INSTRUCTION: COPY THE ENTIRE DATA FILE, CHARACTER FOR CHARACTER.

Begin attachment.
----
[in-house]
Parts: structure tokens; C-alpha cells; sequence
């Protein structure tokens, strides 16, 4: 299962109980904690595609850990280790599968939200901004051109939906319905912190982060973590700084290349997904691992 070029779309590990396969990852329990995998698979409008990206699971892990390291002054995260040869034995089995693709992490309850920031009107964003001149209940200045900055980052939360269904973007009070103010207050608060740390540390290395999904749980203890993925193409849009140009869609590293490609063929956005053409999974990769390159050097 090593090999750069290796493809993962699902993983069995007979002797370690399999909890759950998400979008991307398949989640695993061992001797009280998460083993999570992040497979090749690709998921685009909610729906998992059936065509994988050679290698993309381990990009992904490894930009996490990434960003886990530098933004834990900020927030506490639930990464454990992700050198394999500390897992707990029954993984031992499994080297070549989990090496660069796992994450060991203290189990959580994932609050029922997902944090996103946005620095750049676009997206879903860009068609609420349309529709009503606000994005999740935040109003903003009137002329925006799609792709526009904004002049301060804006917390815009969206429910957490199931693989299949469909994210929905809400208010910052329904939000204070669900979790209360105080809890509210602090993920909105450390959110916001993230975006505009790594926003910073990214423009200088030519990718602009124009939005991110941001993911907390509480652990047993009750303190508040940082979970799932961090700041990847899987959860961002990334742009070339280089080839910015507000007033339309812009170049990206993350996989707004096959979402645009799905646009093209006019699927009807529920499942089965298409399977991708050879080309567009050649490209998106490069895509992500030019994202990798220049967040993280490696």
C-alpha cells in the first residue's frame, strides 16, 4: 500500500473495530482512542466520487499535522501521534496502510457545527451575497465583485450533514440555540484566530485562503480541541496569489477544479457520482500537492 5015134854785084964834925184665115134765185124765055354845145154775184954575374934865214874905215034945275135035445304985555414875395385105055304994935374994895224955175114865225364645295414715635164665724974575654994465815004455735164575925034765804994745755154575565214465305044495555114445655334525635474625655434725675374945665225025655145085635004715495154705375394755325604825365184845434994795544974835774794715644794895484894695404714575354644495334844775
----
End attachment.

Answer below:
[in-house]
Parts: structure tokens; C-alpha cells; sequence
């Protein structure tokens, strides 16, 4: 299962109980904690595609850990280790599968939200901004051109939906319905912190982060973590700084290349997904691992 070029779309590990396969990852329990995998698979409008990206699971892990390291002054995260040869034995089995693709992490309850920031009107964003001149209940200045900055980052939360269904973007009070103010207050608060740390540390290395999904749980203890993925193409849009140009869609590293490609063929956005053409999974990769390159050097 090593090999750069290796493809993962699902993983069995007979002797370690399999909890759950998400979008991307398949989640695993061992001797009280998460083993999570992040497979090749690709998921685009909610729906998992059936065509994988050679290698993309381990990009992904490894930009996490990434960003886990530098933004834990900020927030506490639930990464454990992700050198394999500390897992707990029954993984031992499994080297070549989990090496660069796992994450060991203290189990959580994932609050029922997902944090996103946005620095750049676009997206879903860009068609609420349309529709009503606000994005999740935040109003903003009137002329925006799609792709526009904004002049301060804006917390815009969206429910957490199931693989299949469909994210929905809400208010910052329904939000204070669900979790209360105080809890509210602090993920909105450390959110916001993230975006505009790594926003910073990214423009200088030519990718602009124009939005991110941001993911907390509480652990047993009750303190508040940082979970799932961090700041990847899987959860961002990334742009070339280089080839910015507000007033339309812009170049990206993350996989707004096959979402645009799905646009093209006019699927009807529920499942089965298409399977991708050879080309567009050649490209998106490069895509992500030019994202990798220049967040993280490696």
C-alpha cells in the first residue's frame, strides 16, 4: 500500500473495530482512542466520487499535522501521534496502510457545527451575497465583485450533514440555540484566530485562503480541541496569489477544479457520482500537492 5015134854785084964834925184665115134765185124765055354845145154775184954575374934865214874905215034945275135035445304985555414875395385105055304994935374994895224955175114865225364645295414715635164665724974575654994465815004455735164575925034765804994745755154575565214465305044495555114445655334525635474625655434725675374945665225025655145085635004715495154705375394755325604825365184845434994795544974835774794715644794895484894695404714575354644495334844775